Finally, our tour guide gave us a sheep shearing demonstration, taking ten pounds of wool off a ewe (who had taken a year to grow it) in about three minutes. When he was finished (and the now decidedly less bulky, pink-tinged sheep was back in the race), we were able to walk up and take a piece of wool as a souvenir. The wool was covered in lanolin, a natural oil secreted by the sheep to protect itself from sunburn and to act as a moisturizing and waterproofing agent (just imagine being a sheep, getting wet, and having to lug around a waterlogged wool coat. No fun!). The lanolin is extracted from the wool when it is washed and dried, and turned into many products, such as the hand creme my mom bought later in the day from the gift shop.
At 11:45am we were escorted over to the Colonel's Homestead, where those of us who had paid for a bbq lunch were seated on the terrace overlooking the house's beautiful gardens and stunning view of Lake Wakatipu, and treated to a delicious buffet-style barbecue featuring lamb, beef, chicken, pork, salads, corn on the cob, potatoes, rice, vegetables, a cheese platter, and fruit salad for desert. The weather was sunny and gorgeous today, and aside from a few annoying wasps, the setting was perfect.
Our cruise back across the lake aboard the Earnslaw was as enjoyable as the trip there, and I left the vessel half wishing I could stay on it and have another go around; I think I'm missing my steam trains, and the Earnslaw was a good substitute, at least for a day.
The next few hours were spent wandering around Queenstown, watching my parents perform an elaborate dance of trying to find shorts that fit, while at the same time constantly running out of shops and moving the car from one 30min parking space to the next. By 3pm my dad was getting somewhat antsy and wanted to get on the road to Te Anau, but my mom had her heart set on visiting the Kiwi Birdlife Park, so we parked the car on the hill and then walked down and over to the Park, situated at the base of the Skyline Gondola.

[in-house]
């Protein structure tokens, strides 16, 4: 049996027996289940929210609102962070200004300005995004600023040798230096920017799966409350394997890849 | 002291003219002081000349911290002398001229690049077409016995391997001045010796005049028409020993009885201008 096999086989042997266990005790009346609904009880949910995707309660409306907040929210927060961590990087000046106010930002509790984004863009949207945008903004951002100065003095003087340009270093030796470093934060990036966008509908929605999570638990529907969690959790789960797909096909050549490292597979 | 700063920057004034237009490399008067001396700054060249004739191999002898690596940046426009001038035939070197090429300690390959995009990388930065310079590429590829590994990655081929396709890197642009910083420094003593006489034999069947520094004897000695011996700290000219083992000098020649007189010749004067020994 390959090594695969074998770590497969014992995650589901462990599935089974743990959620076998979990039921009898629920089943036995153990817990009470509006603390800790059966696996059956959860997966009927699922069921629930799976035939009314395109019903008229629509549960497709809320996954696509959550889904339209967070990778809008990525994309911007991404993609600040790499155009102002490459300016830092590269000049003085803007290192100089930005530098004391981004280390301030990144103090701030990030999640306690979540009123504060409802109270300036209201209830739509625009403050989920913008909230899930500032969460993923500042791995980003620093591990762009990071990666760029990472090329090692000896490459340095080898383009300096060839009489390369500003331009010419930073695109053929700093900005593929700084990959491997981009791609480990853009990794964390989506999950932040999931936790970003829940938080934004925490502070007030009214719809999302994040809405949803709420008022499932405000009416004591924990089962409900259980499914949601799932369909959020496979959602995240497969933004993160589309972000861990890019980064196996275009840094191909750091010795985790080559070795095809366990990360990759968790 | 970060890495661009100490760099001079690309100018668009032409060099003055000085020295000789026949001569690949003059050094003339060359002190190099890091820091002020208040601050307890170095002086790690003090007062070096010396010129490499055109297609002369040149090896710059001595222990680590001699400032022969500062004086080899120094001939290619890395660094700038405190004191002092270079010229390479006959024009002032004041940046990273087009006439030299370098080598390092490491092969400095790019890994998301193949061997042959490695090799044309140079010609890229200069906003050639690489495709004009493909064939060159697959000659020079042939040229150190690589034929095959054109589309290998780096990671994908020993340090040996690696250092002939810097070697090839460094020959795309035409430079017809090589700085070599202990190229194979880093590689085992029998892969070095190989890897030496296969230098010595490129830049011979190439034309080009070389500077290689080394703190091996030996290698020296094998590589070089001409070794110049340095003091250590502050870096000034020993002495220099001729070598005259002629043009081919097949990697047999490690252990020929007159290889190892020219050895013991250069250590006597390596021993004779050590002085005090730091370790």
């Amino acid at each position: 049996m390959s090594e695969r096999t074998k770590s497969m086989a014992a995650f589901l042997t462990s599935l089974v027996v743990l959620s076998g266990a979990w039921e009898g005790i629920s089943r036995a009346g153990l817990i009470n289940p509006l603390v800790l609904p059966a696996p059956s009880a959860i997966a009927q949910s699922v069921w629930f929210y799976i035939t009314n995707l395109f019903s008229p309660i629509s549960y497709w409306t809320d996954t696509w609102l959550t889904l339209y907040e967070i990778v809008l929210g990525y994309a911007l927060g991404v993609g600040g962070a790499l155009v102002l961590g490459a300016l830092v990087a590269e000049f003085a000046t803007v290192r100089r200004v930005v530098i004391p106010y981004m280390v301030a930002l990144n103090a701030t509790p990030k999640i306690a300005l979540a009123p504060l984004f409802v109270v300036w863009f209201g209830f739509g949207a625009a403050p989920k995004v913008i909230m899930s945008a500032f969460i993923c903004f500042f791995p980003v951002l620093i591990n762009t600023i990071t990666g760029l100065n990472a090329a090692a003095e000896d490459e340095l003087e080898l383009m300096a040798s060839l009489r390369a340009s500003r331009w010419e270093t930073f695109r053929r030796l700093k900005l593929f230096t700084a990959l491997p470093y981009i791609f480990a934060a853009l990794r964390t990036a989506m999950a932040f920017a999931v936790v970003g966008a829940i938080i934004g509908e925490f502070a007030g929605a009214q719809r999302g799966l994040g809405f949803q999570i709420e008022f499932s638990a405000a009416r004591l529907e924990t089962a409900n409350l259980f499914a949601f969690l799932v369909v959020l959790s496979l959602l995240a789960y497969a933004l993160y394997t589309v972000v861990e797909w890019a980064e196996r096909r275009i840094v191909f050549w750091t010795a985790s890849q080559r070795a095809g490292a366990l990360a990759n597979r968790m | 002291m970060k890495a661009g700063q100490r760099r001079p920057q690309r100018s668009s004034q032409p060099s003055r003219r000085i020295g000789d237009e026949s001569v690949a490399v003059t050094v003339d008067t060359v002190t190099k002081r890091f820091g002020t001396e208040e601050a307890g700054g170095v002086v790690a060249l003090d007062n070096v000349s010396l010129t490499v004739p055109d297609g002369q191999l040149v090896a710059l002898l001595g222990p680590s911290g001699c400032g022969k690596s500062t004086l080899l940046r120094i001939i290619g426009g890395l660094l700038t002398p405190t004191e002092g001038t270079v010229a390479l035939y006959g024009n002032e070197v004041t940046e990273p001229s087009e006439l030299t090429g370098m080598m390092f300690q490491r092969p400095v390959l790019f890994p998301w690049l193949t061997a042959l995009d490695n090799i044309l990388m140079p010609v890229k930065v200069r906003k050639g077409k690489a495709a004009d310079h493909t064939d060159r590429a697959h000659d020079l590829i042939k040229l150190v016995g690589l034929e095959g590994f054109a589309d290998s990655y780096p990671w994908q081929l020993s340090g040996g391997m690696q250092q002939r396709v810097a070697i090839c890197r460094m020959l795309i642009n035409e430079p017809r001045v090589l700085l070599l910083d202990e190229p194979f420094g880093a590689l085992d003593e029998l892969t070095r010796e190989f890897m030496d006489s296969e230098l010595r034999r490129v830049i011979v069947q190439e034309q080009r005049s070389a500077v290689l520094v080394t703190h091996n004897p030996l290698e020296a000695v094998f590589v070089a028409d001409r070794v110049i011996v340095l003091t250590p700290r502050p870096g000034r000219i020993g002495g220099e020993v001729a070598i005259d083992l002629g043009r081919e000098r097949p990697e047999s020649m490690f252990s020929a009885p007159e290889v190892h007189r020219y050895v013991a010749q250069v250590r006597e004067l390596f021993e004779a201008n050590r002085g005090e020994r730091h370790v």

The main highlight of the park is their kiwi birds, which live in two special huts. The birds, being nocturnal, are kept on a reverse schedule (i.e. our daytime is their nighttime), so the kiwis were up and about, busily foraging for food when we entered the huts. One hut had a special "kiwi feeding" at 4:30pm, and the guide present told us that to the kiwis, the room is indeed totally dark; although it is lit by several red lightbulbs (giving it a similar appearance to a darkroom), kiwis are unable to see the colour red, so to them it really is pitch-black.
A neat feature of the Birdlife Park is the portable mp3 players and headphones they give you; each stop in the park features a sign with a number, and keying in the corresponding number on the mp3 player's keypad plays back an audio clip detailing the birds in that particular enclosure, interesting ecological facts, Maori historical uses of the birds, etc. Some of my favourites were the kiwis (of course), the tuatara lizard, and the kea - those cheeky and highly intelligent parrots would have happily shredded our hiking boots had we not brought them inside each night when I was hiking the Heaphy and Milford Tracks.
Leaving the Birdlife Park, we headed down to Fergburger, and my parents experienced the magic that is the gourmet hamburger the size of one's head (my mom and I split one). We also bought gelato at Lick, the desert place two doors down, leading my mom to comment that she will have to begin dieting when she gets home (really, mom, you don't have much to worry about). Then we were off to Te Anau, arriving here at the Cosy Kiwi B&B around 8:30pm. Now it is 11:40pm, and we have to be up and out the door by 8am to make it to Milford Sound for 10am, so I had best be off this thing (I'm sure my parents are tired of listening to me type... although the heavy dance music throbbing from down the street is likely annoying them even more).
Oh, and say a little prayer for my parents and I; we have to cross through the Homer Tunnel under the Southern Alps tomorrow twice when we go to and from Milford Sound, and after the earthquake activity in Christchurch I really don't want to think any more about earthquakes or the Alpine Fault line. Goodnight!